The keywords associated with the topic were visualized through a word cloud comprising the top 50 keywords with the highest frequencies. A coupling (mapping) analysis was performed to understand the trends in the works. This analysis involved grouping documents based on references, local citation counts, and index keywords as parameters (Ahmi, 2022). The analysis considered the 250 most locally cited documents with a minimum frequency of grouped links of 10% with the references. Coupling occurs when two documents cite the same document, author, or source (Aria and Cuccurullo, 2017; Okaiyeto and Oguntibeju, 2021). This mapping analysis was complemented by an examination of the evolution of themes, providing insights into the historical changes and trends in research on the subject over time (Chen et al., 2019). These analyses were further enhanced by a synthesis of the contribution of traditional food products in the nutrition of children in African dryland zones through an interpretative analysis. The interpretative analysis aimed to identify significant scientific contributions from the most influential and related clusters to the research topic, as well as to identify research gaps for future exploration (Ahmi, 2022; Azad and Parvin, 2022).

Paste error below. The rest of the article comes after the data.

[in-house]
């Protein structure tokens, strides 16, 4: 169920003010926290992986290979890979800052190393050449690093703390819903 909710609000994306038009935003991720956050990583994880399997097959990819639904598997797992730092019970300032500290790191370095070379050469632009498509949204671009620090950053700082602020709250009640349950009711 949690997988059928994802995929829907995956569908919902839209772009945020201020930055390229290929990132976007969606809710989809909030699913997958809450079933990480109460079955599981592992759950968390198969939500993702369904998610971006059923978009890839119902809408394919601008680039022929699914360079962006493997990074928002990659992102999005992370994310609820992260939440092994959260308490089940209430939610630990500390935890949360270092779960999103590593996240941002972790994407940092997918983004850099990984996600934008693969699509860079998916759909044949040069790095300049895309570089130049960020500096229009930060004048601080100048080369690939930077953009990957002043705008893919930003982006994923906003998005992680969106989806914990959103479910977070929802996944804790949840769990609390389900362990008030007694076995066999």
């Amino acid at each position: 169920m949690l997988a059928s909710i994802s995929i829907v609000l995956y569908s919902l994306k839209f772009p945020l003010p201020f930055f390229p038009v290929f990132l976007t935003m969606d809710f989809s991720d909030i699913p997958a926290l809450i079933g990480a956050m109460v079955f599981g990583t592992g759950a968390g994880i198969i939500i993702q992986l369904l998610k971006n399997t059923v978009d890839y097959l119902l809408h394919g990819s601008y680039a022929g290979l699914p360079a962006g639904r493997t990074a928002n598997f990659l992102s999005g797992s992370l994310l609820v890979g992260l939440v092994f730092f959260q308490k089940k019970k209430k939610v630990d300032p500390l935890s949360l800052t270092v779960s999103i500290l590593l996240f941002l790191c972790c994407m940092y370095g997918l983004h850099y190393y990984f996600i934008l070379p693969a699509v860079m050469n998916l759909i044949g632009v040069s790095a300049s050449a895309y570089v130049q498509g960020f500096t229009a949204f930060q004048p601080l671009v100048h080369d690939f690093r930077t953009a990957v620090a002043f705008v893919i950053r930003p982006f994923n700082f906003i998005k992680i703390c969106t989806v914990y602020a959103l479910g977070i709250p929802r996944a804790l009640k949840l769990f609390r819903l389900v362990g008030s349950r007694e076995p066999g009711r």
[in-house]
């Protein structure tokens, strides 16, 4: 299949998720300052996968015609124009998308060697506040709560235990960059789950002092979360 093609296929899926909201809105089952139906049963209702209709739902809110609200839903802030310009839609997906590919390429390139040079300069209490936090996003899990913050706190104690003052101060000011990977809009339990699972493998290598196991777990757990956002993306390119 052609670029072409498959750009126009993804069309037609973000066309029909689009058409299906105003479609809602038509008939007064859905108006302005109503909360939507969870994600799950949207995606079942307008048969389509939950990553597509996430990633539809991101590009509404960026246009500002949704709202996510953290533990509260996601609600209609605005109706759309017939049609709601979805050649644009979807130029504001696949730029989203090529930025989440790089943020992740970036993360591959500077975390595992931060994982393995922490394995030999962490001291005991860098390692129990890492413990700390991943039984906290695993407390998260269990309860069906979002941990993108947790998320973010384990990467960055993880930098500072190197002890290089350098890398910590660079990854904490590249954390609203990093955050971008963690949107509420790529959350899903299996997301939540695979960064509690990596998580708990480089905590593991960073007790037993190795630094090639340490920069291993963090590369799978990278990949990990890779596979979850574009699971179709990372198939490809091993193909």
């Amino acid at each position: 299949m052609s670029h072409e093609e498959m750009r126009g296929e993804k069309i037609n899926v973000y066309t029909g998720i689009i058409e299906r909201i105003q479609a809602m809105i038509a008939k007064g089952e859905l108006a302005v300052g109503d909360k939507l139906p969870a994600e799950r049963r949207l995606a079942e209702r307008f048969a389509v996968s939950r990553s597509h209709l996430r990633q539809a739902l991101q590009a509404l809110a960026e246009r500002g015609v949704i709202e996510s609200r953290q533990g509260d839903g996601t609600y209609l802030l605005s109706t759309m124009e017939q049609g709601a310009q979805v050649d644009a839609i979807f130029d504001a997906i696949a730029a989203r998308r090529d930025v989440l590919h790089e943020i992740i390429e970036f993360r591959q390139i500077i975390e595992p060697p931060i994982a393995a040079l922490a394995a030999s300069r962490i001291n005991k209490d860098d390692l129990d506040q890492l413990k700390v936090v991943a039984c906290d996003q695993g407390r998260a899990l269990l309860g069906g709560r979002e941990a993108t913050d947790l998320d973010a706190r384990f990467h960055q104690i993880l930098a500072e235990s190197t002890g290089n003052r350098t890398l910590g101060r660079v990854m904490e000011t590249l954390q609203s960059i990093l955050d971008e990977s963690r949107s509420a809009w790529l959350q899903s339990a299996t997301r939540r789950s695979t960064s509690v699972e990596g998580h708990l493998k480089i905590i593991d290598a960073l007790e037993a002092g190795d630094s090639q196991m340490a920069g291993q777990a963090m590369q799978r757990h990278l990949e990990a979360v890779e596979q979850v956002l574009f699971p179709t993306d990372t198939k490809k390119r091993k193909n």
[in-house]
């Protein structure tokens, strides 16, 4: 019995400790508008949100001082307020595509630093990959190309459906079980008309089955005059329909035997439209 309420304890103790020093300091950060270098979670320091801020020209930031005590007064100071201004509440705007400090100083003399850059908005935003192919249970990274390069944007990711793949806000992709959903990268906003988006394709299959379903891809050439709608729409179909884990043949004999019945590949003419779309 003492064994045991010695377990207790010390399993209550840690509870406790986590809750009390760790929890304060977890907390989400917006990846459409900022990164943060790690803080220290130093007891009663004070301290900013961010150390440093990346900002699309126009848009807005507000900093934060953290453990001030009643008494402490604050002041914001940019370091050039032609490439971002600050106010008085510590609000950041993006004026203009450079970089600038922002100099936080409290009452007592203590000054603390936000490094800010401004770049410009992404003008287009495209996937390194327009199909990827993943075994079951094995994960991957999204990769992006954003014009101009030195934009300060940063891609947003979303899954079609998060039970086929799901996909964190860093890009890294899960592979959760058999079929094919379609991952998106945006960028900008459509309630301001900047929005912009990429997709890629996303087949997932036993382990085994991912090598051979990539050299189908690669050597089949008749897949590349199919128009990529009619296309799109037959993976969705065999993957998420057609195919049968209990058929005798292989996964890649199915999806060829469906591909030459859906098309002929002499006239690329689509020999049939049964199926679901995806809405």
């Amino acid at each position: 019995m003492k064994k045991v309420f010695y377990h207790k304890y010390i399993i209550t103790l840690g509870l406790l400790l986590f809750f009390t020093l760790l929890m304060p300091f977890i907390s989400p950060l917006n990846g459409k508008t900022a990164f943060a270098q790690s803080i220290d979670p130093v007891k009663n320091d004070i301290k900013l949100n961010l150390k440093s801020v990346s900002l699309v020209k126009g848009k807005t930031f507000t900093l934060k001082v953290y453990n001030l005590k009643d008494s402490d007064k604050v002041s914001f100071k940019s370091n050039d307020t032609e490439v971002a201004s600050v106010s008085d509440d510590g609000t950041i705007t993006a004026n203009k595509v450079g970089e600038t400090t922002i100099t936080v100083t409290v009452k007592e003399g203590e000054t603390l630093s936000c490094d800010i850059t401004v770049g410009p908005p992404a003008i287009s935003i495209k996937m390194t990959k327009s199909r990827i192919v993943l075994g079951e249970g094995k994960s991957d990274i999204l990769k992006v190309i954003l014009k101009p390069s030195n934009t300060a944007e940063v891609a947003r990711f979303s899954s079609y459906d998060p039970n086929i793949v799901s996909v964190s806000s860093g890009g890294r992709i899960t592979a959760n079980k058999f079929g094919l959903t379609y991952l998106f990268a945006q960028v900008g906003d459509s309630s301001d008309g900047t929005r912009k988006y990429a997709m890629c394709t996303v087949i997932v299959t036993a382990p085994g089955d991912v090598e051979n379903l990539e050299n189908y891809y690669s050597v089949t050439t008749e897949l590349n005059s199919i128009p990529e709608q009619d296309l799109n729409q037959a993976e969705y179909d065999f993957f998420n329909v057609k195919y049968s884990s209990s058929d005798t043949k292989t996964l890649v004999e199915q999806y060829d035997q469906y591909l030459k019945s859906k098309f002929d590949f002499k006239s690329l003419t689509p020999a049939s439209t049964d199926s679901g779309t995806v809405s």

Overview of items included in the analysis